Photo: Perry Farrell at Lollapalooza in Chicago, August 5, 2007.


Don Henley

Founder of The Eagles Don Henley, Rolling Stone's 87th greatest singer of all-time, created the Walden Woods Project in 1990 to increase awareness of and prevent development on the land of author and notable naturalist Henry David Thoreau. In 1993, Henley released Common Thread: The Songs of the Eagles, with proceeds going to the Walden Woods Project; five years later he assisted in the development of the Thoreau Institute to extend teachings of the intersection between philosophy and the environment. Henley's Caddo Lake Institute works simultaneously to fund ecological research, protecting the 26,000 acres of Texas wetland and the state's only natural lake, where Henley was raised.

Photo: Don Henley walks down a path in Walden Woods with President Clinton and First Lady Hillary Rodham Clinton in Lincoln, Massachusetts for the opening of the Walden Woods Preservation Project, June 5, 1998.

Nancy Ostertag/Getty

Sheryl Crow

Sheryl Crow estimates she neutralized nearly 1.5 million pounds of CO2 by greening her 2010 tour by using biodegradable and compostable catering, biodiesel fuel and reusable water bottles for the band and crew. The tour's total carbon reductions were equivalent to 81 homes not using electricity for an entire year. Portions of the tour also went toward the Laurelbrook dairy farm in Connecticut to help purchase a methane digester to reduce the amount of toxic gas entering the atmosphere. At every show Crow required an Eco-Village to house informational booths for more than 50 environmental groups. In the past, Crow worked with StopGlobalWarming.org on a college tour and partnered with ZimRide to encourage carpooling to shows. She even planned an eco-friendly baby shower in advance of her son's birth.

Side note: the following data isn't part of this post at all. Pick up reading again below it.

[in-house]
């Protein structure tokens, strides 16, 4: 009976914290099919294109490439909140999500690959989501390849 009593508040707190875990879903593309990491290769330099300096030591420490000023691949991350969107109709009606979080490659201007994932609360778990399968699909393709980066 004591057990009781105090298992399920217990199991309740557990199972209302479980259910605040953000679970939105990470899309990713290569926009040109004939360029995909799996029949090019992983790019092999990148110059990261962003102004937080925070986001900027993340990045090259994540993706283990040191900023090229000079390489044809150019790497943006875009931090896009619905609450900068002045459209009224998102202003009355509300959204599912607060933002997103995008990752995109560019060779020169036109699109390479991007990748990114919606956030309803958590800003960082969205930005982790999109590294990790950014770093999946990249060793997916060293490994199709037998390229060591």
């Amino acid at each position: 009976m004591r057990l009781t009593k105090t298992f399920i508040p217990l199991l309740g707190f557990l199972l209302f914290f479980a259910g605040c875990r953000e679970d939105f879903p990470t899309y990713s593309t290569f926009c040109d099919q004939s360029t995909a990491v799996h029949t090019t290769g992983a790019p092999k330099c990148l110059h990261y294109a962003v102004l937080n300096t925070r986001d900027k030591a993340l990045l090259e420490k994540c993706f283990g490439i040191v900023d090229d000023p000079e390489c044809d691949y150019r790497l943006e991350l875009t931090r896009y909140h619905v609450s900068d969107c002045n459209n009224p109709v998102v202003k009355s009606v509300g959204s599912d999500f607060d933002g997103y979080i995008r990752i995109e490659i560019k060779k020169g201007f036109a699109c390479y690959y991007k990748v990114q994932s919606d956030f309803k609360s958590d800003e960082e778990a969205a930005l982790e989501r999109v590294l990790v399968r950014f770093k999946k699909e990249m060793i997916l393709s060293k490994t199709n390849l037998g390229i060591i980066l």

Photo: Sheryl Crow performs at the final concert of the Stop Gloval Warming College Tour, April 22, 2007 in Washington, DC.


Thom Yorke

"Plastic anything is like contraband," the band Liars wrote about touring with Radiohead. "Every bus and truck runs on biofuel. There is no idling, rather some new-fangled way to deliver electricity cleanly. They don't do airfreight, either. The list goes on. Everything is supremely managed to reduce the 'footprint.'" Instead of flying their gear, singer Thom Yorke insisted on buying two sets of equipment and at one point even threatened to quit touring altogether, citing environmental concerns. But instead of hanging it up, the band worked to green their tours and support climate change awareness campaigns like Friends of the Earth. Though Yorke refused to meet with former British Prime Minister Tony Blair to discuss the environment, citing his lack of "environmental credentials," he's similarly critical of himself. "I haven't done enough," he told an Australian newspaper in 2006. "The job I'm in is a job that wastes energy left, right and centre. It's madness."

Photo: Thom Yorke attends the COP15 UN Climate Change Conference in Copenhagen, Denmark, December 18, 2009.